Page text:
Belief in conspiracy theories about terrorist attacks such as the Manchester Arena bombing, and school shootings in the US are higher among younger people, and those who get much of their news from social media, research shows.
The study by the Policy Institute at King’s College London for BBC Panorama and BBC Radio 4 podcasts gathered information from 4,459 UK adults in October.
When it comes to different types of conspiracy theories relating to terrorist attacks in the UK, there is a hardcore minority who are particularly strong believers.
The study says that 9 per cent of people can be classed as strongly accepting most or all 11 conspiracies, while another one in five (21 per cent) weakly accept at least some of them and 6 per cent say they are not sure what to think about them.
But the biggest group, making up half of the population, strongly reject most or all of the statements, and one in eight (13 per cent) reject them more weakly, thinking some types of claims are false but having less certainty about others.
The study found that by far the most people — four in five — believe serious terrorist attacks have taken place in the UK in recent years and a third say they do not think the official story has told us the whole truth.
One in five goes as far as saying they think the victims of terrorist attacks in the UK are not being truthful about what happened to them.
A quarter of the public say it is definitely or probably true that the mainstream media and government officials are involved in a conspiracy to cover up important information about the attack at Manchester Arena.
Similarly, 29 per cent think the real truth about the attacks on the London transit system on July 7, 2005, is being kept from the public.
It is not only attacks in the UK that are questioned. A quarter of the British public say it is definitely or probably true that people in the US government either assisted in the 9/11 attacks or took no action to stop them, because they wanted the US to go to war in the Middle East.
One in four people aged 18 to 34 say it is true that the 7/7 attacks were probably a hoax — about double the proportion who say this among the overall population (13 per cent).
Fourteen per cent of the population overall say it is definitely or probably true that the Manchester attack involved “crisis actors” who pretended to be injured.
But this rises to 44 per cent among those who say they know a great deal or fair amount about news and events from the messaging app Telegram.
Those who get much of their information from other social networks, such as TikTok (32 per cent), Instagram (29 per cent), Twitter (28 per cent) and WhatsApp (28 per cent), are also more likely than the overall public to say they believe this conspiracy theory.
That is in contrast to those who rely more on traditional news sources, such as newspapers and magazines (16 per cent) and major TV and radio broadcasts (13 per cent).
There are also differences in belief by gender and level of engagement with the political process.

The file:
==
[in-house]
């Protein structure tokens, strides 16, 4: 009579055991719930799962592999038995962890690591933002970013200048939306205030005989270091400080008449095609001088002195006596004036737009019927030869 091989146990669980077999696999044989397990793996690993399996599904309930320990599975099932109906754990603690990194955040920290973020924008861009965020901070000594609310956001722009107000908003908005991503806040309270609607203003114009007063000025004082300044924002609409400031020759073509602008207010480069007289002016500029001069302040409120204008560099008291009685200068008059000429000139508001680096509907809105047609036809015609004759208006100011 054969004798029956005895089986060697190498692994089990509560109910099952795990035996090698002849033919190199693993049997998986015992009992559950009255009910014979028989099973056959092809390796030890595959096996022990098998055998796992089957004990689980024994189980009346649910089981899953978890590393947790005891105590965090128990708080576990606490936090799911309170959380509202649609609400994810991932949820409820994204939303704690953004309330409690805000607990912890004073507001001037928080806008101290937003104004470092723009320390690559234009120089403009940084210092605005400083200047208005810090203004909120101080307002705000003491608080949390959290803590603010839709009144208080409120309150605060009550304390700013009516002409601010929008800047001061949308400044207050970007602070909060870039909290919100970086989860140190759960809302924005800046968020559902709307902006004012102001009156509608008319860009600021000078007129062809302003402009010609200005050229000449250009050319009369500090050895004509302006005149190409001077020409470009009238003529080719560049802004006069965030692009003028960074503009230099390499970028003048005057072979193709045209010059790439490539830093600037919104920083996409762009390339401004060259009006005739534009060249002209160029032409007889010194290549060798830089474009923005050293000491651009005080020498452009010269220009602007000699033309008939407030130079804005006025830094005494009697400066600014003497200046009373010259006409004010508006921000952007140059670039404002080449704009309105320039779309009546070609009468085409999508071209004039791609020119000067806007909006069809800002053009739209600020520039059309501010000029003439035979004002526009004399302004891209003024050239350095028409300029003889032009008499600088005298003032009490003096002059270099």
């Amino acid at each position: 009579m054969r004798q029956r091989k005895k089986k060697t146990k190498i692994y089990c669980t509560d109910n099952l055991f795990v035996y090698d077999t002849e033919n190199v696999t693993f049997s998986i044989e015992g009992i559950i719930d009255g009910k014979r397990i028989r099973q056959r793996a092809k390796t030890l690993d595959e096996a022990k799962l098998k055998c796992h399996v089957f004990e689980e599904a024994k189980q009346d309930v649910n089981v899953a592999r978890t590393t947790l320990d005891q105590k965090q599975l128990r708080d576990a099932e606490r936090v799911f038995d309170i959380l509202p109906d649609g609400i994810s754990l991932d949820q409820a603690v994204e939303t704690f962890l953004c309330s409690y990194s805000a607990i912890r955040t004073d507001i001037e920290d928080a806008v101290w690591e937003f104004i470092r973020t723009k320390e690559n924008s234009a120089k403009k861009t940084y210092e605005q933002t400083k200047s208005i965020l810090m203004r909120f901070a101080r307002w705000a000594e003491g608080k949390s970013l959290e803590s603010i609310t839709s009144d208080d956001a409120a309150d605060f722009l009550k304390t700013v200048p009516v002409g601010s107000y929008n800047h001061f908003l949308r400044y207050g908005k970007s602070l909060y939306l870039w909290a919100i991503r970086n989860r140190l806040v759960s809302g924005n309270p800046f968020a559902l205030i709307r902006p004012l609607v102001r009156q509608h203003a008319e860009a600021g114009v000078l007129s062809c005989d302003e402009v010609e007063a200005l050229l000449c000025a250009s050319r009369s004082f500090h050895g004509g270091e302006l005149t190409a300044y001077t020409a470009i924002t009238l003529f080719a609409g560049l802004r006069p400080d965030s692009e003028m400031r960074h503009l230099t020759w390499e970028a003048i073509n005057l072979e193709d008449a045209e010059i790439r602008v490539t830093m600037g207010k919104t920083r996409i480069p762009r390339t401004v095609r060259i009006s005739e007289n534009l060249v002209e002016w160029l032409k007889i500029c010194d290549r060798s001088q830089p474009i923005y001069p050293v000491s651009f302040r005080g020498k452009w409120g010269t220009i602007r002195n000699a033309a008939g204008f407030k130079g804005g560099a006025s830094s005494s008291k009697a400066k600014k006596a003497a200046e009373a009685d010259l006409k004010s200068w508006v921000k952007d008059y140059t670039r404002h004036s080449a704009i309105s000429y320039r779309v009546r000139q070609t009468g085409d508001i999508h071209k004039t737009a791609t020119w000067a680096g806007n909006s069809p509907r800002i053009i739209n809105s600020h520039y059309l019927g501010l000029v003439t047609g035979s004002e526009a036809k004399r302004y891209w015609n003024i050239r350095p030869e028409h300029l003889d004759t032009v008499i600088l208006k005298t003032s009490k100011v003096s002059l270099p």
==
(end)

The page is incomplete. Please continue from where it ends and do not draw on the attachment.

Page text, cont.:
Men (17 per cent) are twice as likely as women (8 per cent) to say the Manchester Arena attack was probably a hoax, and more likely to think victims of UK terrorism attacks are not telling the truth about their experience (23 per cent for men, 15 per cent for women).
Meanwhile, 24 per cent of those who say they did not cast a vote in the 2019 general election think the Manchester and 7/7 attacks were not carried out by terrorists, compared with 16 per cent of the public overall.
About a third (31 per cent) believe the UK government has been involved in covering up terrorist attacks in the country, and 22 per cent think it has deliberately allowed such attacks to happen to further its political agenda.
Another one in five (18 per cent) think the UK government has been involved in orchestrating terror attacks on UK soil.
One in three (34 per cent) people agree that the experience of the Covid-19 pandemic has made them much more suspicious of official explanations of events, including terrorist attacks.
And they are more likely to feel this way if they already see it as an important part of their identity to question what they are told rather than just believe explanations from the government or mainstream media (44 per cent).
“Overall, around one in 11 of the UK population fall into a group who can be classed as strongly believing such conspiracies," said Prof Bobby Duffy, director of the Policy Institute at King’s College London.
"This type of extreme belief is at the end of a much wider funnel of suspicion and distrust, where around four in 10 think there are so many conflicting accounts it’s hard to know what to believe, and around three in 10 do not believe the whole truth is being told about these incidents.
“There are clear characteristics of those who tip from this suspicion into conspiracism, with younger people, those who get a lot of their information from social media and messaging platforms, and those who are disengaged from mainstream politics being most likely to believe conspiracies.
"Of course, this doesn’t mean that social media use causes these beliefs, rather than attracting those already susceptible, or that it is an easy task to crack down on the sharing or fuelling of conspiracies.
"But it is a key and growing challenge that governments and platforms need to engage with.”